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Climate Change, Inequality, and Human Migration

Michał Burzyński (), Jaime de Melo, Christoph Deuster and Frédéric Docquier ()

No 13997, CEPR Discussion Papers from C.E.P.R. Discussion Papers

Abstract: This paper investigates the long-term implications of climate change on local, interregional, and international migration of workers. For nearly all of the world's countries, our micro-founded model jointly endogenizes the effects of changing temperature and sea level on income distribution and individual decisions about fertility, education, and mobility. Climate change intensifies poverty and income inequality creating favorable conditions for urbanization and migration from low- to high-latitude countries. Encompassing slow- and fast-onset mechanisms, our projections suggest that climate change will induce the voluntary and forced displacement of 100 to 160 million workers (200 to 300 million climate migrants of all ages) over the course of the 21st century. However, under current migration laws and policies, forcibly displaced people predominantly relocate within their country and merely 20% of climate migrants opt for long-haul migration to OECD countries. If climate change induces generalized and persistent conflicts over resources in regions at risk, we project significantly larger cross-border flows in the future.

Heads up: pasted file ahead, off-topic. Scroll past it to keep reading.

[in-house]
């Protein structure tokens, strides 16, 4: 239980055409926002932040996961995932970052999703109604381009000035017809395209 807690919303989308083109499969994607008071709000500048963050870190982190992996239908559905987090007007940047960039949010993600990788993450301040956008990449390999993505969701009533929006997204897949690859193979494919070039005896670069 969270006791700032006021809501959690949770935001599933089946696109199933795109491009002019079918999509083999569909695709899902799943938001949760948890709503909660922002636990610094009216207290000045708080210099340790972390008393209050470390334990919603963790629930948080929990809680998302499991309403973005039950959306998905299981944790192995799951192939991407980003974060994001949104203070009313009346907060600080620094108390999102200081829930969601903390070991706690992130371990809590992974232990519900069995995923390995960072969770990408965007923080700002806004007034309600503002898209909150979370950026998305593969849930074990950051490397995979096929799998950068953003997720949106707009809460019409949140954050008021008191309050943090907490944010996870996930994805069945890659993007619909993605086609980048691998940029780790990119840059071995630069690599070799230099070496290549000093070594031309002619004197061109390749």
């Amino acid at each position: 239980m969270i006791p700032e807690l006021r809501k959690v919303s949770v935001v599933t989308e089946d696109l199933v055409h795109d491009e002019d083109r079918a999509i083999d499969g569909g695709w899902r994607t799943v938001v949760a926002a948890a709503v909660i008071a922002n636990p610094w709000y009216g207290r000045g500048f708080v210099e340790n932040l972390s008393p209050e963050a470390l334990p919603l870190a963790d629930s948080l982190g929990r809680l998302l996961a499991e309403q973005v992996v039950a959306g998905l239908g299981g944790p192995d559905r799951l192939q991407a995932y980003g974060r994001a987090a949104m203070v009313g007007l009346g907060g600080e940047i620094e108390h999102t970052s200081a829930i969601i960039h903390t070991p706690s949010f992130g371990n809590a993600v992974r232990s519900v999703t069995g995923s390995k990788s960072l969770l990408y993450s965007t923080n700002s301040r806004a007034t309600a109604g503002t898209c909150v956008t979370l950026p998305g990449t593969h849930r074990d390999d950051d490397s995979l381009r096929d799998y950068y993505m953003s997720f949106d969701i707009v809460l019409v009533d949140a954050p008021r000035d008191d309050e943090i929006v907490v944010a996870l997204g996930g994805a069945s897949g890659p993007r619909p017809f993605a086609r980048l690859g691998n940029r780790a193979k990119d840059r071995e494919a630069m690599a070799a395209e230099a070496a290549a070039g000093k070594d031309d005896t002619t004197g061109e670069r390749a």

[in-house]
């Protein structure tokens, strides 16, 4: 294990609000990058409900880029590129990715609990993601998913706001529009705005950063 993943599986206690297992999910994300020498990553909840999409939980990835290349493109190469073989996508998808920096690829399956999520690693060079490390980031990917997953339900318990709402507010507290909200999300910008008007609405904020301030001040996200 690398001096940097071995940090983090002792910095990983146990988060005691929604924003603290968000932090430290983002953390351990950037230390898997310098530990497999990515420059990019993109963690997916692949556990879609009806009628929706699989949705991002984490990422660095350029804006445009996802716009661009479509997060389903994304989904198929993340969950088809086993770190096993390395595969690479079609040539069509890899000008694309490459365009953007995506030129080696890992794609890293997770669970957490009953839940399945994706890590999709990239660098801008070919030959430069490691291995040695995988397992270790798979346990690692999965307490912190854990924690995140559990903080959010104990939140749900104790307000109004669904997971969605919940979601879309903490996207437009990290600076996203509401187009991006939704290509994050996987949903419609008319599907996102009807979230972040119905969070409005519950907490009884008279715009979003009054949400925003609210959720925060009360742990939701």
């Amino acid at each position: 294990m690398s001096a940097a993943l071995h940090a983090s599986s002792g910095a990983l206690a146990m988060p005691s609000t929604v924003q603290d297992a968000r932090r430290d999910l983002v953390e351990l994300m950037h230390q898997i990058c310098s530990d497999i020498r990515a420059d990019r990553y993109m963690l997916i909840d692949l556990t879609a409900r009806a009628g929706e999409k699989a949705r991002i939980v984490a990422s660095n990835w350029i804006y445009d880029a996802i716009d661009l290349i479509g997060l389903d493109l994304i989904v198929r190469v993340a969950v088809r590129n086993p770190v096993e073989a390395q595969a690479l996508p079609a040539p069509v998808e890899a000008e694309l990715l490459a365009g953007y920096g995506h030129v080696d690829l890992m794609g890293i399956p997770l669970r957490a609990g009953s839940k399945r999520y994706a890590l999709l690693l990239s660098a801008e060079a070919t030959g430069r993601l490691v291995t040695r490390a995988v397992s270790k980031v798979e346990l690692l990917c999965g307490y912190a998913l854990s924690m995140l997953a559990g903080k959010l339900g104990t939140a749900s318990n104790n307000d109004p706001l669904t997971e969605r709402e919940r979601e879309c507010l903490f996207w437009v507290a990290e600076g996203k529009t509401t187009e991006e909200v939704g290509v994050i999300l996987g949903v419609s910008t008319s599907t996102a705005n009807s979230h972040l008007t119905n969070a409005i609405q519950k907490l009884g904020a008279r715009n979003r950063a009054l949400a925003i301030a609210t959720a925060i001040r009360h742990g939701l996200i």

Keywords: climate change; Conflicts; inequality; migration; Urbanization (search for similar items in EconPapers)
JEL-codes: E24 F22 J24 J61 Q15 Q54 (search for similar items in EconPapers)
New Economics Papers: this item is included in nep-env, nep-int and nep-lma
Date: 2019-09
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Working Paper: Climate Change, Inequality, and Human Migration (2019) Downloads
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